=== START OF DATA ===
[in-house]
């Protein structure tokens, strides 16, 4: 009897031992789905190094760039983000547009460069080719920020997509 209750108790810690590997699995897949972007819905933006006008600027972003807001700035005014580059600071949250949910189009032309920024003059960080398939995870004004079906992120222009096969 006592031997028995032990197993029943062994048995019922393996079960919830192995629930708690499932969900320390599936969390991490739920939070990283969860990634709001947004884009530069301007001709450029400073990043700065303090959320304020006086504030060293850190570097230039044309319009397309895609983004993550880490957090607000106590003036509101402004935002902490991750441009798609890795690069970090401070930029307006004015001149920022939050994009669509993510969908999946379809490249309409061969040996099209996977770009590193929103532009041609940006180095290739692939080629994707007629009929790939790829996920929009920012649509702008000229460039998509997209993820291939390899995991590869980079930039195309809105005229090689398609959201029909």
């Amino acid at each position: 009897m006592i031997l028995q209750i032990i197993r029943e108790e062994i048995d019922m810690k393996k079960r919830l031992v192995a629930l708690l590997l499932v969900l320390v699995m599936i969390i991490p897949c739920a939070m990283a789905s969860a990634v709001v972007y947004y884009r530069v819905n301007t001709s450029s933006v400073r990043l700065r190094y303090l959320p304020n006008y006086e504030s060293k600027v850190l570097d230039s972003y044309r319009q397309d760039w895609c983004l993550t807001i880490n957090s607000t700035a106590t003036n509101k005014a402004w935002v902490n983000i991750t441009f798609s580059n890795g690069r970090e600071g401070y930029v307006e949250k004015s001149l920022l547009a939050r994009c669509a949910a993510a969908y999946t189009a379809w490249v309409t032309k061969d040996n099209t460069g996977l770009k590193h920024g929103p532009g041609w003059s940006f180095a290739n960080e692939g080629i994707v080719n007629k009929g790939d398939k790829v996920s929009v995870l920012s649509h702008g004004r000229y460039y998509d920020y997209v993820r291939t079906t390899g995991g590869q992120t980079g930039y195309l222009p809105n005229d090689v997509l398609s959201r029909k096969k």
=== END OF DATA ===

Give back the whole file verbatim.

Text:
[in-house]
């Protein structure tokens, strides 16, 4: 009897031992789905190094760039983000547009460069080719920020997509 209750108790810690590997699995897949972007819905933006006008600027972003807001700035005014580059600071949250949910189009032309920024003059960080398939995870004004079906992120222009096969 006592031997028995032990197993029943062994048995019922393996079960919830192995629930708690499932969900320390599936969390991490739920939070990283969860990634709001947004884009530069301007001709450029400073990043700065303090959320304020006086504030060293850190570097230039044309319009397309895609983004993550880490957090607000106590003036509101402004935002902490991750441009798609890795690069970090401070930029307006004015001149920022939050994009669509993510969908999946379809490249309409061969040996099209996977770009590193929103532009041609940006180095290739692939080629994707007629009929790939790829996920929009920012649509702008000229460039998509997209993820291939390899995991590869980079930039195309809105005229090689398609959201029909």
């Amino acid at each position: 009897m006592i031997l028995q209750i032990i197993r029943e108790e062994i048995d019922m810690k393996k079960r919830l031992v192995a629930l708690l590997l499932v969900l320390v699995m599936i969390i991490p897949c739920a939070m990283a789905s969860a990634v709001v972007y947004y884009r530069v819905n301007t001709s450029s933006v400073r990043l700065r190094y303090l959320p304020n006008y006086e504030s060293k600027v850190l570097d230039s972003y044309r319009q397309d760039w895609c983004l993550t807001i880490n957090s607000t700035a106590t003036n509101k005014a402004w935002v902490n983000i991750t441009f798609s580059n890795g690069r970090e600071g401070y930029v307006e949250k004015s001149l920022l547009a939050r994009c669509a949910a993510a969908y999946t189009a379809w490249v309409t032309k061969d040996n099209t460069g996977l770009k590193h920024g929103p532009g041609w003059s940006f180095a290739n960080e692939g080629i994707v080719n007629k009929g790939d398939k790829v996920s929009v995870l920012s649509h702008g004004r000229y460039y998509d920020y997209v993820r291939t079906t390899g995991g590869q992120t980079g930039y195309l222009p809105n005229d090689v997509l398609s959201r029909k096969k």